JHK Forecasts

Democratic Primary



How the 2020 Presidential Forecast works.

By : Jack Kersting


My 2020 Presidential Forecast is my first presidential race that I am forecasting. However, it is not my first election forecasting. I created a forecast for the 2018 Senate Midterms , and did reasonably well. I correctly called all of the races except Florida and Indiana. I ended up with a brier score of.0484. Now lets get onto this forecast for the 2020 Presidential Election. The forecast is probabilstic, not definitive. So when you see a race that has a candidate winning 56.3% of the simulations, it is not saying they are going to win, rather that they are favored. A probabilstic model is calibrated correctly if some underdogs win races they aren't favored to. For example if there are 10 states between 20% & 30% win rate for the underdog in that state, then, if correctly calibrated, you should expect 2 or 3 wins for the underdogs in those states.

Projecting Vote Shares

To calculate each states vote shares I use four indexes:

-Expert's Ratings
-State Similarity Regression


Partisan Lean

The partisan lean index part of the fundamentals is pretty simple. It takes the partisan lean of that state and then regresses it based on the popular vote based on national polls.

Economic Index

I created an economic index model to compare the economy towards previous economies in the US. It standardizes each index to make them comparable. It then combines them together to create the full economic index. It then regresses it to give an advantage/disadvantage for the incumbent, which is Trump. As more polls come in, the less this weighs into the model, by mid-July, almost negligable.


How I calculate the polling index is fairly simple as well. I take each poll and weight it based on the 538's pollster grades, the sample size, recency, and sample type. Polls with a higher sample size get weighted more, obviously. However I use diminshing returns based on the pollster's grade.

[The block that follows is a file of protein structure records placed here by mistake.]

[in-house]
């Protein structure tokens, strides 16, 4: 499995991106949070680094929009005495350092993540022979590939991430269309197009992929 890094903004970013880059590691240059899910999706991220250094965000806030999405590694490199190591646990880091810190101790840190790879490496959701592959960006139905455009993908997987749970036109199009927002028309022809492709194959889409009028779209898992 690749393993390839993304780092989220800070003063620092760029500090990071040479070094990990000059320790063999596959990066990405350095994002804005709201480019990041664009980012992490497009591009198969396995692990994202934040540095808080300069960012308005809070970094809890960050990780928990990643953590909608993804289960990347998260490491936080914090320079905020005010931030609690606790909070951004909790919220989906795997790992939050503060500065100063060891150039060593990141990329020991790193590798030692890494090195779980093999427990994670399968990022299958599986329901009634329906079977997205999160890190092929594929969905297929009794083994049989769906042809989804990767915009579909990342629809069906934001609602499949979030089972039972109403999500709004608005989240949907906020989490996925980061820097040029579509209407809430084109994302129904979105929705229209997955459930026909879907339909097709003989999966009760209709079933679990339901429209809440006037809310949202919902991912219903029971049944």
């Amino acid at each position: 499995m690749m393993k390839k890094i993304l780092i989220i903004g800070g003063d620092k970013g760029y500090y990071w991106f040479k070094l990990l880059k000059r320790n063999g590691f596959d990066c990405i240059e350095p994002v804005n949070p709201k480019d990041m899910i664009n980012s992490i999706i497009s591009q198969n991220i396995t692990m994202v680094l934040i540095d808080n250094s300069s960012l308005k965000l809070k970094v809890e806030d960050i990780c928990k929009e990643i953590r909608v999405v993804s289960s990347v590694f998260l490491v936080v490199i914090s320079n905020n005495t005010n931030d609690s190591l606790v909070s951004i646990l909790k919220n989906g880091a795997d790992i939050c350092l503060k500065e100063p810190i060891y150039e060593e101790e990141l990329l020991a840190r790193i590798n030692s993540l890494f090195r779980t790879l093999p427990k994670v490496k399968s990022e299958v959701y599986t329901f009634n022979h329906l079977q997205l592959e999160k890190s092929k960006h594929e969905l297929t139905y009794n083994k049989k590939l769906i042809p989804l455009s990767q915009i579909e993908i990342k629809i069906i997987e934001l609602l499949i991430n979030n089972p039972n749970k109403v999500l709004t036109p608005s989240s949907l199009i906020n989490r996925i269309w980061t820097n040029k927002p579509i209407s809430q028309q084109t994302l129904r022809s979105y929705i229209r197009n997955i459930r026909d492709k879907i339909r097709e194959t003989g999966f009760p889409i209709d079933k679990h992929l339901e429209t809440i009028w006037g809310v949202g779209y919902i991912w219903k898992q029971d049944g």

I weight likely voters first, then registered voters, then adults last. As of right now (1/16/20), there are a few candidates with a chance of winning the Democratic Primary. How I incorporate this into my model is by weighting each poll based on the Democrats chance of winning. For example, lets say we have a poll with Joe Biden, who currently has a 52.7% chance of winning the primary. And the poll has an adjusted weight of 10 points after adjusting for the things above, then the new weight for that poll would be 5.27 points. Every candidate v. Trump is treated as a different poll, even from the same poll. I then regress the poll based on the pollster's bias, and the change in national margin since the poll was taken.

Expert's Ratings

As of right now I use five experts ratings in my model:

-Sabato's Crystall Ball
-Cook Political Report
-Inside Elections
-Bitecofer's Model

To come up with a projected margin for each rating, I took the median margin from previous elections based on each rating to come up with a projected margin. For state's with a higher than 20 partisan lean and rated solidly, I used the partisan lean index instead of the solid rating projected margin. Then I combine all of the ratings together, weighted equally.

State Similarity Regression